Thirdmill Study Bible

Notes on Luke 19:9-27

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Luke 19:9

Luke passed over the dinner conversation between Zacchaeus and Jesus. But he records the results — repentance and faith. salvation. To be rescued from the power and penalty of sin. It is a summary word for all that God does for his people in Christ. Through his saving work, God brings them into his kingdom and gives them eternal life (see notes on 18:24-30; John 3:1-18; Rom. 3:21-26). Zacchaeus believed Jesus and was saved from his sins by grace through faith. son of Abraham. Not just a person of physical descent. Zacchaeus exercised faith in God's promises like Abraham (Rom. 4:1-3, 16). This brought salvation and made him a true, spiritual descendent (Gal. 3:7; see notes on 3:8; 13:16).

Luke 19:10

Zacchaeus's transformation was an example of why Jesus came into the world. Son of Man. See note on 5:22-24. save . . . lost. A metaphor for those who are rescued from their sins (15:24; Matt. 10:6; 15:24; see notes on 5:32; 19:9).

The One Who Saves is the One Who Will Judge - Luke 19:11-27

Jesus taught about his impending death, resurrection, and ascension to heaven. Though he would be gone from his disciples, he would be reigning as king and expected them to serve faithfully while he was gone. Jesus used the experience of Herod's son, Archelaus as the basis for his parable. After Herod died, Archelaus travelled to Rome to seek the right to rule over his father's kingdom. However, the people of that kingdom sent messengers to persuade Rome that Archelaus was a wicked man who was unfit to rule. This happened about thirty years before Jesus's began his ministry.

Luke 19:11

The following parable comes in response to those who saw Jesus' encounter with Zacchaeus. The parable was given to correct misunderstandings about God's kingdom. On the one hand, the kingdom was already present in Jesus (10:9; 11:20; 16:16; 17:20-21). Yet, there was also a fullness to the kingdom's presence that was yet to come (22:29-30; 24:44-49). kingdom of God. God's saving reign (see note on 4:43).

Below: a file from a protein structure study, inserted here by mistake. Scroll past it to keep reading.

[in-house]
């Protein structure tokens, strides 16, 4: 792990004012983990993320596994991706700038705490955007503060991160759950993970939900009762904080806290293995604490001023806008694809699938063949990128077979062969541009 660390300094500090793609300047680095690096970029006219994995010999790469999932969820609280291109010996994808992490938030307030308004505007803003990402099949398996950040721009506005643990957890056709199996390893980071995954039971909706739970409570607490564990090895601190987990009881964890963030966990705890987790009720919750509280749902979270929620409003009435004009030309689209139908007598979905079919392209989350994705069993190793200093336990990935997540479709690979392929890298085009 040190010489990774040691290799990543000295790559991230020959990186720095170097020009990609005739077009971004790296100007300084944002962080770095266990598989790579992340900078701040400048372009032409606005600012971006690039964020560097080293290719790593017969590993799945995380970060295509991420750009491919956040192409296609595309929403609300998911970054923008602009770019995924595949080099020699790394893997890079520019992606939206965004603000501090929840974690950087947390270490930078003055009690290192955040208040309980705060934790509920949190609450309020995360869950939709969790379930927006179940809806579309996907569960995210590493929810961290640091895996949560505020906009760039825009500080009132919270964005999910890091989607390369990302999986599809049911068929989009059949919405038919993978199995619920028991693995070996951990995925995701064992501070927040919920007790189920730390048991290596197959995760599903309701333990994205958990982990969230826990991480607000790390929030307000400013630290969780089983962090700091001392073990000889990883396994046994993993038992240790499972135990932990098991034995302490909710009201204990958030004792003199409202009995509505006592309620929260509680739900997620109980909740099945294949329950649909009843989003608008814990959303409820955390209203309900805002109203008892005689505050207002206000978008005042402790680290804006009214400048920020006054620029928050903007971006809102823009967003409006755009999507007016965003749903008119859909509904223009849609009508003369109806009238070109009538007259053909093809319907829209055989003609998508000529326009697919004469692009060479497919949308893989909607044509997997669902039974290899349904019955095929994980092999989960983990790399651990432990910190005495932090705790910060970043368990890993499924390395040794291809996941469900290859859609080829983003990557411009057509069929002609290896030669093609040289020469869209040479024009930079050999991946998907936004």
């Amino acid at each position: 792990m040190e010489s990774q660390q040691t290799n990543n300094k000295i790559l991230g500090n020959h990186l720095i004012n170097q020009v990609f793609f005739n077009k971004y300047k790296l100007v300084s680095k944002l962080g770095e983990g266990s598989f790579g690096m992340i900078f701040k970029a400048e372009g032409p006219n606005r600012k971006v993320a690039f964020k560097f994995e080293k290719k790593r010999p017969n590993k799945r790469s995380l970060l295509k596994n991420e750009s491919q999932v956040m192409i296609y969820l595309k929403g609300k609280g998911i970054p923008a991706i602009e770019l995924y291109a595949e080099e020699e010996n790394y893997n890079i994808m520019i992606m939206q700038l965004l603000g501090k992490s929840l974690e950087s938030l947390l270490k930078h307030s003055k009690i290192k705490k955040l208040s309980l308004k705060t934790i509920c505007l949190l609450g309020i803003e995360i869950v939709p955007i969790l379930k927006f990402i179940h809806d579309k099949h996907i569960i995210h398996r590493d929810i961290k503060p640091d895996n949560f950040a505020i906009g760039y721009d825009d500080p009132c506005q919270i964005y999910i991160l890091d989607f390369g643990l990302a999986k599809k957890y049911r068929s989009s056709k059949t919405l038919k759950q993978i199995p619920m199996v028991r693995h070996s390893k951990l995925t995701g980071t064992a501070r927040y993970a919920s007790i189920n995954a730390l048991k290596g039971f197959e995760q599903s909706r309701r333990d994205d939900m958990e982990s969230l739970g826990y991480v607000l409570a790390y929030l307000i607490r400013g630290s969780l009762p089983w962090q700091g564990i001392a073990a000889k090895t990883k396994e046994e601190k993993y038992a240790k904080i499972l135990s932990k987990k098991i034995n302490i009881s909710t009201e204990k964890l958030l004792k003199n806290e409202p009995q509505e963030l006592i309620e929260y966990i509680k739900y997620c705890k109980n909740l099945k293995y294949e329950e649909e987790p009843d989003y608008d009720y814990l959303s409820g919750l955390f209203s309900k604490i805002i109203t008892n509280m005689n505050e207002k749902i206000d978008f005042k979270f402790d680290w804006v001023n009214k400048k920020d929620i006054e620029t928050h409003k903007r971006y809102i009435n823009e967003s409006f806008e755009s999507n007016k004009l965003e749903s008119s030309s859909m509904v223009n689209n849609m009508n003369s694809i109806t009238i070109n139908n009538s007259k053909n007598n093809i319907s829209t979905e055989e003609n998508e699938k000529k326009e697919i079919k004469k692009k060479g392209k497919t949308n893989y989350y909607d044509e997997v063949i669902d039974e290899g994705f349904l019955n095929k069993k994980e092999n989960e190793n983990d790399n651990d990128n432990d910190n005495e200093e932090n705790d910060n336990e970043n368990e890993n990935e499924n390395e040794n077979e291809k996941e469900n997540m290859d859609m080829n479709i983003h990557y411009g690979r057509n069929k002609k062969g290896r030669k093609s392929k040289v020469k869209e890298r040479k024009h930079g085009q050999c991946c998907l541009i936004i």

Luke 19:12

The kingdom here is not as much physical land, but the right to rule. The nobleman gains kingly authority to rule. Moreover, this parable corresponds to Jesus himself. He journeyed through his death and resurrection to God's right hand where he received authority to reign over all things (Eph. 1:29-23; Col. 1:13-14; Heb. 1:1-3.).

Luke 19:13

minas. A mina was a Greek coin worth about one hundred drachmas. This was about three months' worth of wages for that day. Each servant was given one mina. Conduct business. In the parable, the king entrusted the minas to his servants so they can be at work about his business until he comes. He is going away, even far away, and so his return will not be soon.

Luke 19:14

Many rejected the nobleman's authority over them even as Jesus was rejected by his own people (4:24; 23:18, 23).

Luke 19:15

The servants were held accountable for their stewardship of the mina entrusted to them (v. 13). The nobleman's return signified the return of Jesus (Acts 1:10-11; Heb. 9:28; see note on v. 12).

Luke 19:16-19

For those faithful to do business for the nobleman, there was a commendation and reward of more responsibility (12:32; 22:30).

Luke 19:20-21

The final servant was unfaithful and careless with the money entrusted to him by the nobleman. He defended his lazy inactivity by criticizing the nobleman. Yet, the nobleman's actions showed him to be gracious and generous (vv. 16-19).

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